Self and Other in the Human Motor System

Simone Schütz-Bosbach, Benedetta Mancini, Salvatore M. Aglioti, Patrick Haggard

Research output: Contribution to journalArticlepeer-review


Observation of another's action can selectively facilitate the brain's motor circuits for making the same action [1-3]. A "mirror-matching mechanism" might map observed actions onto the observer's own motor representations [4, 5]. Crucially, this view suggests that the brain represents others' actions like one's own. However, this hypothesis has been difficult to test because the experience of one's own body differs from that of others' bodies with respect to viewpoint, morphological features, familiarity, and the hallmark feature of kinaesthetic experience. We used an established method for manipulating the sense of body ownership ("rubber-hand illusion") to compare effects of observing actions that either were or were not illusorily attributed to the subject's own body. We show that observing another's actions facilitated the motor system, whereas observing identical actions, which were illusorily attributed to the subject's own body, showed the opposite pattern. Thus, motor facilitation strongly depends on the agent to whom the observed action is attributed. This result contradicts previous concepts of equivalence between one's own actions and actions of others and suggests that social differentiation, not equivalence, is characteristic of the human action system.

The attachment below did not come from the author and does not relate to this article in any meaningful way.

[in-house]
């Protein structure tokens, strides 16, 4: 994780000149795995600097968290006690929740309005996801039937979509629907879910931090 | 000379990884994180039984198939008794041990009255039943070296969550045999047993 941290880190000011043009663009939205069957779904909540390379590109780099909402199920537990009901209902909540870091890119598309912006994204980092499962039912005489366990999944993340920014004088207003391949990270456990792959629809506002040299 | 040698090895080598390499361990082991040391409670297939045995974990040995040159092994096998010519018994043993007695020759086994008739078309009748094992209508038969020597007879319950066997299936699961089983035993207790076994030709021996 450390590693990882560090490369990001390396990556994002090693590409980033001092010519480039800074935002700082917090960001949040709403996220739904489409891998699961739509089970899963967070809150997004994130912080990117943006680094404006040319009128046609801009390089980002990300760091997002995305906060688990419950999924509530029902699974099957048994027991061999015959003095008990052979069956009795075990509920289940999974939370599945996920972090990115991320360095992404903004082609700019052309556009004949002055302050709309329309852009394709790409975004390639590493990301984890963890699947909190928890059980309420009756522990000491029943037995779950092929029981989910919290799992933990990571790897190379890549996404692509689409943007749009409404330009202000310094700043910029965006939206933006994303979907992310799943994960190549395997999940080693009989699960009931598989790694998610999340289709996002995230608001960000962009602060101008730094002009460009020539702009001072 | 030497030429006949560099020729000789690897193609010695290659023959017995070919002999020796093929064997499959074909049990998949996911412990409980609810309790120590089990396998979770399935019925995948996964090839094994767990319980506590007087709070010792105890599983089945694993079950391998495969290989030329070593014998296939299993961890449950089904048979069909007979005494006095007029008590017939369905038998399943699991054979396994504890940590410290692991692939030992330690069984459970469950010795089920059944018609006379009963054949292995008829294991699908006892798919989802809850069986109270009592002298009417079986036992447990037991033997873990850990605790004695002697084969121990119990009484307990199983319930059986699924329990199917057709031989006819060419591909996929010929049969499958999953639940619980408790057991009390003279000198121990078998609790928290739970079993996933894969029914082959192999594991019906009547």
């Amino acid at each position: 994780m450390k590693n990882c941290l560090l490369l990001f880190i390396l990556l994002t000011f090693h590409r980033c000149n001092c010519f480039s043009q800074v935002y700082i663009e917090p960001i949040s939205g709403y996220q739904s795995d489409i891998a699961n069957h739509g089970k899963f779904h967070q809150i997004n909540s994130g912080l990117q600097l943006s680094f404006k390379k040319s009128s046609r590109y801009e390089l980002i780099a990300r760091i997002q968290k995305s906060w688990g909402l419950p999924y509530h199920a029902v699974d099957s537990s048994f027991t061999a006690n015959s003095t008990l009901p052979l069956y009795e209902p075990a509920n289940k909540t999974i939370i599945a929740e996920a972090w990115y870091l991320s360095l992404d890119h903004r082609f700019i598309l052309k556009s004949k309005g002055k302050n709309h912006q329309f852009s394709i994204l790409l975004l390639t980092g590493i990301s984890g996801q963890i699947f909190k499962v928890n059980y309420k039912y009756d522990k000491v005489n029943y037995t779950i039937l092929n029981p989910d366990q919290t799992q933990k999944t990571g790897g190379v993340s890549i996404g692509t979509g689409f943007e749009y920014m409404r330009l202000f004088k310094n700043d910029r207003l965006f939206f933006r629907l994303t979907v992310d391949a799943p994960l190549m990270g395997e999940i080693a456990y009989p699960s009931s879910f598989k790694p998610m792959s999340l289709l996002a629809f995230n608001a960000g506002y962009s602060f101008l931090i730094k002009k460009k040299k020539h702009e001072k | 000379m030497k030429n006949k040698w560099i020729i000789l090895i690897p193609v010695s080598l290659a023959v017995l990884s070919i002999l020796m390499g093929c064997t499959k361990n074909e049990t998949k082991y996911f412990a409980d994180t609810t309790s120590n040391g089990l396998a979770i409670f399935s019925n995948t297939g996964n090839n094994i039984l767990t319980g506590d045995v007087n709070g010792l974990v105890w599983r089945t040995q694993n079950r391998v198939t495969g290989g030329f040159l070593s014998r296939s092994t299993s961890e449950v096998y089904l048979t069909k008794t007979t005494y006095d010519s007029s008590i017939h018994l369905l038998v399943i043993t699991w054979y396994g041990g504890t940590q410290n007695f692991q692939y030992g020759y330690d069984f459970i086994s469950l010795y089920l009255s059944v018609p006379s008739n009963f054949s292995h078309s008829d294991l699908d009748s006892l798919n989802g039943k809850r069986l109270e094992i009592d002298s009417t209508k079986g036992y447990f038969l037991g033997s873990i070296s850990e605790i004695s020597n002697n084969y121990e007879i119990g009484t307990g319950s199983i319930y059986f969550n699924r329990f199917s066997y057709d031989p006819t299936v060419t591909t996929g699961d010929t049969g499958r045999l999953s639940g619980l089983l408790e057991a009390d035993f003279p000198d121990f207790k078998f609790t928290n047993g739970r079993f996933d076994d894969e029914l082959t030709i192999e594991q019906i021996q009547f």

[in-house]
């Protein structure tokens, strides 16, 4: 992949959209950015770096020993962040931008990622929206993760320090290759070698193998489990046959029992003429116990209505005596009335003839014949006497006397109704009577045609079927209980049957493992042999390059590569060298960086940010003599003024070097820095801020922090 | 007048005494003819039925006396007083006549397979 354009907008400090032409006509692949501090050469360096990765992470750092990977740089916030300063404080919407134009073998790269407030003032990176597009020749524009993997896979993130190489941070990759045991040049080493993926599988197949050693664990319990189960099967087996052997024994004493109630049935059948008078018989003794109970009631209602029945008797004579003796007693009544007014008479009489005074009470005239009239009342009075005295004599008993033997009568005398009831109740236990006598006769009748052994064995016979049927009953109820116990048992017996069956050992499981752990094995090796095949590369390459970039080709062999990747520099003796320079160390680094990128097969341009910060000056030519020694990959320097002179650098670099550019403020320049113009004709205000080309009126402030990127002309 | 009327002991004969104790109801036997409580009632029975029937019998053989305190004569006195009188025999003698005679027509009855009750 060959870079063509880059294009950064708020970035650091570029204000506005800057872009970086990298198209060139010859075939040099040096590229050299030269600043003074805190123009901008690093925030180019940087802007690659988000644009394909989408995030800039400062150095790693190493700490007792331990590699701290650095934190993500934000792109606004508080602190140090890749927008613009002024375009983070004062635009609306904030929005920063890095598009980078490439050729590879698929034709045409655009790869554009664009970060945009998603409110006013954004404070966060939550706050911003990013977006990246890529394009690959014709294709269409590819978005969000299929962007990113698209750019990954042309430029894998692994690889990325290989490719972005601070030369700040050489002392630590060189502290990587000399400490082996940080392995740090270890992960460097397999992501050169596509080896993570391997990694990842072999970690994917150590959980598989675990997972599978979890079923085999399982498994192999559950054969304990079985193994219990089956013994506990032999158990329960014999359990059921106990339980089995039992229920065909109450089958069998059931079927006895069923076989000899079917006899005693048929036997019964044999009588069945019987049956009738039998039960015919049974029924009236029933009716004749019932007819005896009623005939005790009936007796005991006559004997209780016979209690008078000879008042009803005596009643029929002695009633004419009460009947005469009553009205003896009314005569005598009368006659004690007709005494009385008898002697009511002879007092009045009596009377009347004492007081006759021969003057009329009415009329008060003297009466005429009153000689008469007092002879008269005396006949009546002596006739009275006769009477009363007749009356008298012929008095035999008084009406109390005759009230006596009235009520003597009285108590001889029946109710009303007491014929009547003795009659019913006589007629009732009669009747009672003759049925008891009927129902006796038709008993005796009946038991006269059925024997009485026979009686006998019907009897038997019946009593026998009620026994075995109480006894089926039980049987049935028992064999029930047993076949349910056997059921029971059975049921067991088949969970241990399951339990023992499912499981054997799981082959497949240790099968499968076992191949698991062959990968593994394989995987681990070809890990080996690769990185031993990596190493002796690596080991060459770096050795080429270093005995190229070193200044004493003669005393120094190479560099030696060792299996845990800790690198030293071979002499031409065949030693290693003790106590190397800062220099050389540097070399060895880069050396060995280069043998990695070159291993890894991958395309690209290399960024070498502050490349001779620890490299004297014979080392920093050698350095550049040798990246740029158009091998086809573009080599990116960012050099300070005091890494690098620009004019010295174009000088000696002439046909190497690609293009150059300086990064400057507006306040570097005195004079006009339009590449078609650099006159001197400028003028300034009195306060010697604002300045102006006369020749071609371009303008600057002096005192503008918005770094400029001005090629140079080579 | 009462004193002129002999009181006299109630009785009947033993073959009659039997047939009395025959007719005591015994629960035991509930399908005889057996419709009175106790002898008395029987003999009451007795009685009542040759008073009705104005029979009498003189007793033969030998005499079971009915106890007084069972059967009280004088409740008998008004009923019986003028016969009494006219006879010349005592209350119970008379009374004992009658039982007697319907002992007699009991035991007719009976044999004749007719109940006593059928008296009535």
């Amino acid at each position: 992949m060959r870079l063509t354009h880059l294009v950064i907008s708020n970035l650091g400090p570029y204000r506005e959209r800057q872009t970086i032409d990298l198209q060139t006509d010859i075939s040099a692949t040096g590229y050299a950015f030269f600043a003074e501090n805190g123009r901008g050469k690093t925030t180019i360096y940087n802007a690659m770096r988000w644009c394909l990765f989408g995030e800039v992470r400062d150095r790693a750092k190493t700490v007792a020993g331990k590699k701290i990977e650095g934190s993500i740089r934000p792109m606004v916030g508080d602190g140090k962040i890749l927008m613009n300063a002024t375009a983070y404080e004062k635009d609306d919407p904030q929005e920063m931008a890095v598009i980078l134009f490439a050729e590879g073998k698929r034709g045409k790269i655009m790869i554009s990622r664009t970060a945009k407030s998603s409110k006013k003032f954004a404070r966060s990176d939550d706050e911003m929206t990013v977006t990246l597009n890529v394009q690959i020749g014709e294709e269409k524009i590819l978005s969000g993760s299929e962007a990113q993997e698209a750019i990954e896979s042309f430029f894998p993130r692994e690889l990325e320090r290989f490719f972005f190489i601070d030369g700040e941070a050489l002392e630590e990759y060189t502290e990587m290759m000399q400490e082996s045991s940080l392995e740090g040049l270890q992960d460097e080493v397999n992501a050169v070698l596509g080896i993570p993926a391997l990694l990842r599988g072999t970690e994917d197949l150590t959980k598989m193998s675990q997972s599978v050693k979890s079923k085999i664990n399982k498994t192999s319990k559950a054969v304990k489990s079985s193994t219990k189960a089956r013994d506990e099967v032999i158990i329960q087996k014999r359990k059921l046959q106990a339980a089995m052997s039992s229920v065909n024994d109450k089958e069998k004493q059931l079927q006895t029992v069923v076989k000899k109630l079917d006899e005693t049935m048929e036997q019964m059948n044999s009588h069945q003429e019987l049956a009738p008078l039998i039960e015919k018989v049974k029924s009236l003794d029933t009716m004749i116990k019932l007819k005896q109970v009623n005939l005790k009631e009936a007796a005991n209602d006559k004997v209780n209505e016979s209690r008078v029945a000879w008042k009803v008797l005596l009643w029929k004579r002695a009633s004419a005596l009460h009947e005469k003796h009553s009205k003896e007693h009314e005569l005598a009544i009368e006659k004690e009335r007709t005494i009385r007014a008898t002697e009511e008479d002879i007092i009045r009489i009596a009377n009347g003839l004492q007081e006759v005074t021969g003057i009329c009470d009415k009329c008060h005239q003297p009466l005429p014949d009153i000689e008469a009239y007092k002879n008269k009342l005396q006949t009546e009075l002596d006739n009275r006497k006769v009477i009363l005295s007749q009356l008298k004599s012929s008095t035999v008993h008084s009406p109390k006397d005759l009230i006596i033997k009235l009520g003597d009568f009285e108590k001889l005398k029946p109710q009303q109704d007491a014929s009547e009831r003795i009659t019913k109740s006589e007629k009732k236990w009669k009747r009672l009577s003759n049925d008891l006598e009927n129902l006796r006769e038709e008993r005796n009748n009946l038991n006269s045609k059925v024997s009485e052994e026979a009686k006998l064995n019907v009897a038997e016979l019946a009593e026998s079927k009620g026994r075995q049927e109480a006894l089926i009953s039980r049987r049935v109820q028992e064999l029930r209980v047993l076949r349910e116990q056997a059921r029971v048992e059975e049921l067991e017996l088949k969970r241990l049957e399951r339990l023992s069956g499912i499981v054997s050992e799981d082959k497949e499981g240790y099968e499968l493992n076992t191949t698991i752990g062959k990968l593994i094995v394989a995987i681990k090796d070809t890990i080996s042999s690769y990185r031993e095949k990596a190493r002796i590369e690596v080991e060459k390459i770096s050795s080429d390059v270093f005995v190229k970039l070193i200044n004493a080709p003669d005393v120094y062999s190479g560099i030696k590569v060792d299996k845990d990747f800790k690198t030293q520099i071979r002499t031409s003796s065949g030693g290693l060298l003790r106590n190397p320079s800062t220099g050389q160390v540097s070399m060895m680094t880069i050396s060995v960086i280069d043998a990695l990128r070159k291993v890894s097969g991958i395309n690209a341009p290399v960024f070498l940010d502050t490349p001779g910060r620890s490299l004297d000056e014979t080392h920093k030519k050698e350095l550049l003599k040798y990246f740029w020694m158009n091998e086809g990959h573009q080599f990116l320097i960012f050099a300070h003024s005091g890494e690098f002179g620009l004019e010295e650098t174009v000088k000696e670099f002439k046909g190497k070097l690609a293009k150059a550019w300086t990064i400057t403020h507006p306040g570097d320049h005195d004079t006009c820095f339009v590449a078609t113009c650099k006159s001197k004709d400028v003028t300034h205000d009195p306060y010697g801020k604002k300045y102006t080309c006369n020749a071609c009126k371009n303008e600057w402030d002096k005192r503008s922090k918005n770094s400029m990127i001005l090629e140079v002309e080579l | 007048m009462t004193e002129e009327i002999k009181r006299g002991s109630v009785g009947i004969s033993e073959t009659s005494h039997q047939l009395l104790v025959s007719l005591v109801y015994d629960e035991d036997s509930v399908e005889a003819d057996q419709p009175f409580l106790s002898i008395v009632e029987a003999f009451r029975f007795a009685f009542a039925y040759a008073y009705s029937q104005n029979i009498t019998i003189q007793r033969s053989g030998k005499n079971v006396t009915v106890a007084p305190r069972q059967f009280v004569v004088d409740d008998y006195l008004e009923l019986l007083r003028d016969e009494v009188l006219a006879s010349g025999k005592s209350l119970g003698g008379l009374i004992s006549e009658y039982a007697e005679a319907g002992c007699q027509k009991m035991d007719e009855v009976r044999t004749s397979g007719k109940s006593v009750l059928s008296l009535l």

Original languageEnglish
Pages (from-to)1830-1834
Number of pages5
JournalCurrent Biology
Issue number18
Publication statusPublished - Sep 19 2006



ASJC Scopus subject areas

  • Agricultural and Biological Sciences(all)


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